Endress+Hauser launches new pressure sensor line
Extensive product line aims at sophisticated performance with a budget price.
Endress+Hauser has announced a new line of U.S.-built pressure sensors and transmitters that take advantage of lean manufacturing techniques to provide high performance competitive prices. The company says that the new product family, dubbed the M Class, takes advantage of domestic manufacturing to provide fast delivery, sophisticated capabilities, special designs, and attractive pricing for cost-conscious users. The new line of M-Class transmitters makes it easier for legacy plants to upgrade to digital communications systems such as HART and WirelessHART. The company understands that it can be difficult for a plant to upgrade all its transmitters at one time, but the M-Class allows users to install instruments on an as-needed basis.
M-Class transmitters use either capacitive or piezoresistive elements depending on model, and have a 4-20 mA two-wire analog output with superimposed HART 6.0 digital communications. Remote operation is available via a HART Field Communicator handheld terminal or the wireless Field Xpert PDA with an integrated 3.5-in. touchscreen. The transmitters can also be configured with Endress+Hauser’s FieldCare asset management tool, based on FDT technology.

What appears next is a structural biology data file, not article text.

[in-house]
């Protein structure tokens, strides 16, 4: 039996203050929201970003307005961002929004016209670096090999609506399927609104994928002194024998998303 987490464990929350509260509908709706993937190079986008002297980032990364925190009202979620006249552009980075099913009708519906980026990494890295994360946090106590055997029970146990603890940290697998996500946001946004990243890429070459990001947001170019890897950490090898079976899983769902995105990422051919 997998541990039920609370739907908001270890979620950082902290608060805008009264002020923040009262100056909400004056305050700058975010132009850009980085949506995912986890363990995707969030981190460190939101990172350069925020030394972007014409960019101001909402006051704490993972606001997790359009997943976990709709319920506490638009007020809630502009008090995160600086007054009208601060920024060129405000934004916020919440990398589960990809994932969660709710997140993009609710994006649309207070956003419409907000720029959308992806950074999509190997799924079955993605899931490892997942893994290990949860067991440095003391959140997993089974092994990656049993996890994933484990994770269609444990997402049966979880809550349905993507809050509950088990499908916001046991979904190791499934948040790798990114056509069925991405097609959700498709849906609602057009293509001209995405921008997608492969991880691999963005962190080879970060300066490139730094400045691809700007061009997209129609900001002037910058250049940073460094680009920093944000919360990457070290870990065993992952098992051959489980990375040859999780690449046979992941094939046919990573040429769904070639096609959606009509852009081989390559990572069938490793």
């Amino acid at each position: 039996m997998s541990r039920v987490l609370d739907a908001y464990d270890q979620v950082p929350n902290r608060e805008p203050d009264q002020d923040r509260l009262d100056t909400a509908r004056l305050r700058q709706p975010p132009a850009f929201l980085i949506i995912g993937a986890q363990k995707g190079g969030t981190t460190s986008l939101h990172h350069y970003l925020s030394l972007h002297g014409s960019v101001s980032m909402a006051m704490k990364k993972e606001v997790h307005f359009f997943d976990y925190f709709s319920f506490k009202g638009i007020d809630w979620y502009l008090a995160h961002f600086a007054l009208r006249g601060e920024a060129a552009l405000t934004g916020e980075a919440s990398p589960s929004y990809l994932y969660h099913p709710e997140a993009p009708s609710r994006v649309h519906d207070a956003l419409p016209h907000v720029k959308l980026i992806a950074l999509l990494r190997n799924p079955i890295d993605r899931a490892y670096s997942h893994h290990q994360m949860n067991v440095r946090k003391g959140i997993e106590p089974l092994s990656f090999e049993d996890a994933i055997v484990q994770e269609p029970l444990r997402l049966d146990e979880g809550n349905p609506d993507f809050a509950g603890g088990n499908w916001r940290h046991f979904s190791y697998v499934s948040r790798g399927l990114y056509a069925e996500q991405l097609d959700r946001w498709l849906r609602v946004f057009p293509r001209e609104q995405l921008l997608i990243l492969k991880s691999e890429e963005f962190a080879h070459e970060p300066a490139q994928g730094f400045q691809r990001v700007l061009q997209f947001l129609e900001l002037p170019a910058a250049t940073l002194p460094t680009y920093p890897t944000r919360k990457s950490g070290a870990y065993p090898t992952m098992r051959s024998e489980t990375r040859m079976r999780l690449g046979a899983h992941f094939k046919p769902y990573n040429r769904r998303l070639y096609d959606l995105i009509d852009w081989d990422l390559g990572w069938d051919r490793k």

An optional four-line liquid crystal display (LCD) can be used for local display and operation on the transmitters and can display measured values and dialog texts as well as fault and notice messages in plain text, thereby supporting the user at every stage of operation. The liquid crystal display of the device can be turned in 90° stages.
M Class devices are suitable for most traditional pressure sensor applications, including absolute and gage pressure, differential pressure, differential pressure flow measurements, liquid level measurements, and others.
Edited by Peter Welander, Control Engineering
Visit the Process Control Channel.
- Events & Awards
- Magazine Archives
- Oil & Gas Engineering
- Salary Survey
- Digital Reports
Annual Salary Survey
Before the calendar turned, 2016 already had the makings of a pivotal year for manufacturing, and for the world.
There were the big events for the year, including the United States as Partner Country at Hannover Messe in April and the 2016 International Manufacturing Technology Show in Chicago in September. There's also the matter of the U.S. presidential elections in November, which promise to shape policy in manufacturing for years to come.
But the year started with global economic turmoil, as a slowdown in Chinese manufacturing triggered a worldwide stock hiccup that sent values plummeting. The continued plunge in world oil prices has resulted in a slowdown in exploration and, by extension, the manufacture of exploration equipment.
Read more: 2015 Salary Survey